At age 18, Ann still loved daydreaming. With her long golden brown hair and porcelain skin, she looked like a doll, and every night she dreamed about a prince who came to her.
The prince’s name was Danny, and the dream gave no details about his personal or family background. For her part, Ann was the maid of a very rich family, employed by a middle aged wife who never held a job and had no children. She was the Queen of the family. Her husband was very rich and spent his days counting his gold coins and looking at his jewelry. In Ann’s dream, the master of the house never spoke to her, and indeed hardly even interacted with her. On the contrary, the mistress was like a cruel monster, always screaming at Ann, pointing a finger at her forehead, and reprimanding her for not cleaning the house or watering the flowers properly. Ann, however, never spoke a word in her dream.
Once day, when Ann was watering the roses in the garden, she saw Danny on a blue horse, flying through the pink sky. She did not think there was anything unusual about seeing a tall young man wearing a golden suit and a silver belt with a big diamond buckle flying through the air on a horse. From that day on, Ann went to the garden every day at the same time, and whenever she looked up the sky, she saw Danny again. All of which seemed perfectly normal to her.
Ann had this dream repeatedly. Whenever she woke, she would remember the young man named Danny. During the day, Ann went about her usual activities: going to school, studying, singing and gardening.
One day, Ann’s father returned from a business trip to Italy, with a gift for her: a doll prince wearing the same suit and riding the same horse that Ann dreamed about every night. The only difference was that the doll had a clear, handsome face, while the dream prince was faceless. Ann loved the doll very much. She put it next to her bed, and every night she had the same dream.
One afternoon, Ann’s cat accidentally knocked the doll off the shelf. The doll was made of clay and broke into many small pieces. Ann tried and tried to mend the doll, but she failed. From that night on, Ann did not have the dream again. When she woke up, she felt empty, like there was a big missing link in her life where the faceless prince once was.
On the morning following her first dreamless night, Ann realized that her dream was a vital part of her life, that it gave her life meaning, and that it made her alive. There was no boundary now between day and night; she could not focus on her work and did not dream at all. She missed the prince desperately.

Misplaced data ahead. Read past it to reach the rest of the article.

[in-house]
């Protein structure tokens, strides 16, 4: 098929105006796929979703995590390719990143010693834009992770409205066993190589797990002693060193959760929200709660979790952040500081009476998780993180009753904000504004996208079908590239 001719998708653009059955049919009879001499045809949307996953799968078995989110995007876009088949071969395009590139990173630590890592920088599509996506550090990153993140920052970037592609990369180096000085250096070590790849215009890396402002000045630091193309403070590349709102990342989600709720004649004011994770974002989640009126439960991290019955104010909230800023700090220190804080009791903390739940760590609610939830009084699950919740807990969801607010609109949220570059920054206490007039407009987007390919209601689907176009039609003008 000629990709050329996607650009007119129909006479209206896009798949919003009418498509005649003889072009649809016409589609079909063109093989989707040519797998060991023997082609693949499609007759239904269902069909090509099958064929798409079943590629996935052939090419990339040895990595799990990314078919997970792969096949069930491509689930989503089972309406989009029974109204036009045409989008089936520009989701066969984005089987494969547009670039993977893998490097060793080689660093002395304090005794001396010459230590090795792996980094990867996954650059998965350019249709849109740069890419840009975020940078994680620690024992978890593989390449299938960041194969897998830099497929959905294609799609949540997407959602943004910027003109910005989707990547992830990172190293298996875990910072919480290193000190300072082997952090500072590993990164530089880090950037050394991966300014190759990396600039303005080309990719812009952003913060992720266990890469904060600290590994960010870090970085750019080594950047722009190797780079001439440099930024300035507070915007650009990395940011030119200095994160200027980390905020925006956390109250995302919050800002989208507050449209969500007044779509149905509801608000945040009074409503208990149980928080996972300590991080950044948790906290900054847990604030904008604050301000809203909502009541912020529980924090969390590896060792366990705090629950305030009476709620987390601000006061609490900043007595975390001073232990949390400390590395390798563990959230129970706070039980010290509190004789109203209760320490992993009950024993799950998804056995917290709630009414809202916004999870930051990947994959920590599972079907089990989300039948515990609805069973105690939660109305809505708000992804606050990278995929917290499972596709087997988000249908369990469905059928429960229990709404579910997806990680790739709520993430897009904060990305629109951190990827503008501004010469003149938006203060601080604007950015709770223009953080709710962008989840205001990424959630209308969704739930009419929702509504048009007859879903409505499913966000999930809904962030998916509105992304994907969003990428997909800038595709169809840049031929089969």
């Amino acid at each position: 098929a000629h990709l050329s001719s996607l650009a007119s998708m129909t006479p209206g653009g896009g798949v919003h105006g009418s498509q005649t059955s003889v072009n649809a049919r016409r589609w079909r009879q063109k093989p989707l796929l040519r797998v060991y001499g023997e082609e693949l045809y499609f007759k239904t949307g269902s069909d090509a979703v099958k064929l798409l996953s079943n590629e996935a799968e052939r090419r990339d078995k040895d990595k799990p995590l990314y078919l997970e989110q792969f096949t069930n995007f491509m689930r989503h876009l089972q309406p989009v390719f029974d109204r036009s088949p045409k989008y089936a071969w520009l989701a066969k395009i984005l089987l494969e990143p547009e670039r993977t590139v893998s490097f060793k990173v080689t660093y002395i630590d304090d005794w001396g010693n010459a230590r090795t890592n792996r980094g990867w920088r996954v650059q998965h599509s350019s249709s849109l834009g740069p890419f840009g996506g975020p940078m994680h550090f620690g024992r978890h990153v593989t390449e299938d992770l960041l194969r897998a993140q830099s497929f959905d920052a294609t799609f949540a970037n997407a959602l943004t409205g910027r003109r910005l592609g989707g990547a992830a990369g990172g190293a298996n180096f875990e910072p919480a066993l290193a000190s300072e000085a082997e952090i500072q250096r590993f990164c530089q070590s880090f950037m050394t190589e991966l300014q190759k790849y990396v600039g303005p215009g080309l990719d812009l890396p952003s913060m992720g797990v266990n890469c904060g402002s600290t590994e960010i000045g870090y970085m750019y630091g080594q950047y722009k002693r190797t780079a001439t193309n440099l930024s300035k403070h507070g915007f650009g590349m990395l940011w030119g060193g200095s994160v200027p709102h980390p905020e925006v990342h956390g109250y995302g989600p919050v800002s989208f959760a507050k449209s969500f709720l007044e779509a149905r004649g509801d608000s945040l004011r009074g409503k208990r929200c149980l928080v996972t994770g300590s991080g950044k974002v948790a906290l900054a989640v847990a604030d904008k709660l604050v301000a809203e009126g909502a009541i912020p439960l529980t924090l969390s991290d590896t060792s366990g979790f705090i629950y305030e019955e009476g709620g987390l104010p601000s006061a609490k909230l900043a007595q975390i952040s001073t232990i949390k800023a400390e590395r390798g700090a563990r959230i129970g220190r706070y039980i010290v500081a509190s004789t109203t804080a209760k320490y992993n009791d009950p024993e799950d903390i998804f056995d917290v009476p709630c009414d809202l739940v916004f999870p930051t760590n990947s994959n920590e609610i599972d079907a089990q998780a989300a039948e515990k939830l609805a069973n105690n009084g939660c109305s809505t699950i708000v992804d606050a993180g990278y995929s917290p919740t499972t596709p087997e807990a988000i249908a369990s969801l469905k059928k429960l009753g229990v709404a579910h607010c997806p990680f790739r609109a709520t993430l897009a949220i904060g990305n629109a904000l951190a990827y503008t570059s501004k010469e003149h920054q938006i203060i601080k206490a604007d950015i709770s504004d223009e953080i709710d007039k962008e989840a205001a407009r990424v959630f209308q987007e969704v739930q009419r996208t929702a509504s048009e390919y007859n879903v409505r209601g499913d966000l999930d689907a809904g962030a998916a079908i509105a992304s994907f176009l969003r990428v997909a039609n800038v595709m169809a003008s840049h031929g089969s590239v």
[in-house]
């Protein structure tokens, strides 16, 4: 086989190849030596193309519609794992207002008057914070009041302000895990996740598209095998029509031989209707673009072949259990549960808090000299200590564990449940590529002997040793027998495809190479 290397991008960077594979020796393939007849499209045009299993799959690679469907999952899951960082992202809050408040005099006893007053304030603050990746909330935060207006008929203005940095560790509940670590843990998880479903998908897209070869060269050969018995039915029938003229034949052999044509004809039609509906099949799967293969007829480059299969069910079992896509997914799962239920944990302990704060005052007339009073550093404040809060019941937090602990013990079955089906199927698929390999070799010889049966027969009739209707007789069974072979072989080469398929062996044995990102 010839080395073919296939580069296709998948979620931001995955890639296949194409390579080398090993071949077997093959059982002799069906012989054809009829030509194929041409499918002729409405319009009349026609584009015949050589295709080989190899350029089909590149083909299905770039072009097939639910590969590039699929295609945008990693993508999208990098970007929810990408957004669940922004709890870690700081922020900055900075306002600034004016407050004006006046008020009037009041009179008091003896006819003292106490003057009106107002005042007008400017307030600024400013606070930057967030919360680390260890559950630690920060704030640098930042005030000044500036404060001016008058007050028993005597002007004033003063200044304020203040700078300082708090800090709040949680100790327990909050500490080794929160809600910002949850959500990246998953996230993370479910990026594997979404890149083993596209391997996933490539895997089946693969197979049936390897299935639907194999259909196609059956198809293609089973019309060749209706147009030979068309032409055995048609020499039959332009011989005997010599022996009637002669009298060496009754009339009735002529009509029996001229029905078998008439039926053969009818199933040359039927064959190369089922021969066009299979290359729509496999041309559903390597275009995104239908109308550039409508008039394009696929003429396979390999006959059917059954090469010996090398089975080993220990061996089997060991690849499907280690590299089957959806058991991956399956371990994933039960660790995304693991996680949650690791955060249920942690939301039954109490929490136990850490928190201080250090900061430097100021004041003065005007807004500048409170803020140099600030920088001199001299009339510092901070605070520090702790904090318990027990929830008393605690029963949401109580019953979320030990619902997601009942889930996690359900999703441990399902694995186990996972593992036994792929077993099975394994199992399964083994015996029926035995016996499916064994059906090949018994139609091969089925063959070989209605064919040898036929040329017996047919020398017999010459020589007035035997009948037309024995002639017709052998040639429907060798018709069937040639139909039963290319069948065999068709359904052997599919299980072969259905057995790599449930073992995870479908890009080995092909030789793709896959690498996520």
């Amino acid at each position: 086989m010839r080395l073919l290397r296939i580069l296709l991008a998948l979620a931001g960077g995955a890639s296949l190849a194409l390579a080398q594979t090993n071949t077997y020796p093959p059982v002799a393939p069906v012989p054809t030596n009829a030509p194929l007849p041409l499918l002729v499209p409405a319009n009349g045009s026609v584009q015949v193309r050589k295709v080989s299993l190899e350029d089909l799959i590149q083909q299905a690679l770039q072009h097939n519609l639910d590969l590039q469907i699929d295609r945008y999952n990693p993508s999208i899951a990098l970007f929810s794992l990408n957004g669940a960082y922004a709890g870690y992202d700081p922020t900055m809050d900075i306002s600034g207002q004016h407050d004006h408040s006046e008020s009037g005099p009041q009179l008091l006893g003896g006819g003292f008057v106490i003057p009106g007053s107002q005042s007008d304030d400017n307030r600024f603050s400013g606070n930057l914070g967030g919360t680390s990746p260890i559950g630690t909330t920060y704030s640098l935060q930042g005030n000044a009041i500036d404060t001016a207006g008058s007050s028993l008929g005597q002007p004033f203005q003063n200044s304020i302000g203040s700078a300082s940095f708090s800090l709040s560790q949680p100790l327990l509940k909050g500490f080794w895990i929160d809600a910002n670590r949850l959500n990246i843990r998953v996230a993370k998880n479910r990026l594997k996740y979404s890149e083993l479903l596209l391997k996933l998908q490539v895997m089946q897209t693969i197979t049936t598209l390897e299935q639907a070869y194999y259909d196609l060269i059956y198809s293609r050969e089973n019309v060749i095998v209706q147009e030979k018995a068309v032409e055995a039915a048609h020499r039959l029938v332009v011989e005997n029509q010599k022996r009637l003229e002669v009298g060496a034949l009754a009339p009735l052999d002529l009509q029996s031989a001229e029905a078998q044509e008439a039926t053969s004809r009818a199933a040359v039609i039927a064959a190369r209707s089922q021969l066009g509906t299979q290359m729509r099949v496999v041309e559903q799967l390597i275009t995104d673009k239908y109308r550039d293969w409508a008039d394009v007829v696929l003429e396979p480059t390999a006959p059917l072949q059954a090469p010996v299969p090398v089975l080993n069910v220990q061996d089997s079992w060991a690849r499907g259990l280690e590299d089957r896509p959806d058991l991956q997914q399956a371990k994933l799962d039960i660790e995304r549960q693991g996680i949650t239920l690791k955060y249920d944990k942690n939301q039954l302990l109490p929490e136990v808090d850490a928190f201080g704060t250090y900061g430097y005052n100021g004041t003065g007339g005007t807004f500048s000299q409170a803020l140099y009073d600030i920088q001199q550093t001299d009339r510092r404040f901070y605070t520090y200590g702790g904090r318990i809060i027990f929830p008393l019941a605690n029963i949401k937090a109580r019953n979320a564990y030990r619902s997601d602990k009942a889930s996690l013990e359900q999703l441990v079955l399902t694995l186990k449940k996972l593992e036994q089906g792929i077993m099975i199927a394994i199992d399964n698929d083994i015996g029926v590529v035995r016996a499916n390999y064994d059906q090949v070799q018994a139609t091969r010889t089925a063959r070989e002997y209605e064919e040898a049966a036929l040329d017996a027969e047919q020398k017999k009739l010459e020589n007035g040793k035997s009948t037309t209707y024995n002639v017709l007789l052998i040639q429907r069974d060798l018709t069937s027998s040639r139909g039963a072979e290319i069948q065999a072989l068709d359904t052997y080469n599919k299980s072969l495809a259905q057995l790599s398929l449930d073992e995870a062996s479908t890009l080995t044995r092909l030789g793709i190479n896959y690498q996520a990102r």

Ann’s father noticed that Ann was very sad and her life very disorganized after the doll broke, so he brought her another one. Ann did not like the new doll very much, feeling loyal to the old one. That night, Ann had a dream about a different prince, who tried to force her to marry him. Ann shouted in her sleep and woke up drenched in sweat. She picked up the new doll and threw it to the floor, where it shattered.
Ann did not know why she had such different feelings about the two dolls. The first one was so important to her; the second one so hateful. Ann did not understand how her dreams could reflect her feelings about the dolls. She decided to ask her mother about it. Her mother was unsurprised, and seemed to know all the details of Ann’s dreams, even before Ann told her. Ann was deeply puzzled, until her mother told her, “I dreamed the same dreams. And your grandmother dreamed them too.” The only difference between the dreams of Ann’s mother and grandmother, and her own, was that no one had given them any dolls. But both dreamed of the two princes.
Ann asked her mother how she and her grandmother got over the dreams and managed to live in reality. Her mother that they just let it be.
Ann did not understand. Her mother explained, “If the dreams come, just let them come; if the dreams do not come, just let them not come. If the first prince makes you miss him, let yourself miss him; if the second prince wants to marry you, marry him if you like, refuse him if you don’t.”
Ann asked her mother why three generations of women in their family dreamed the same dreams. Her mother replied, “Because none of the three of us could find an ideal man in our lives, and we are all so lonely that we look for that man in our dreams.”
Her mother told Ann that it had taken her about five years to overcome the loss of the first prince, and another two years to escape from the second prince. Ann suddenly smacked herself on the forehead and exclaimed “I get it! Because there is no romantic relationship in my life, my first dream reflects my desire for a certain kind of love, and my second dream reflects my resistance to being oppressed and controlled by men I do not like.”
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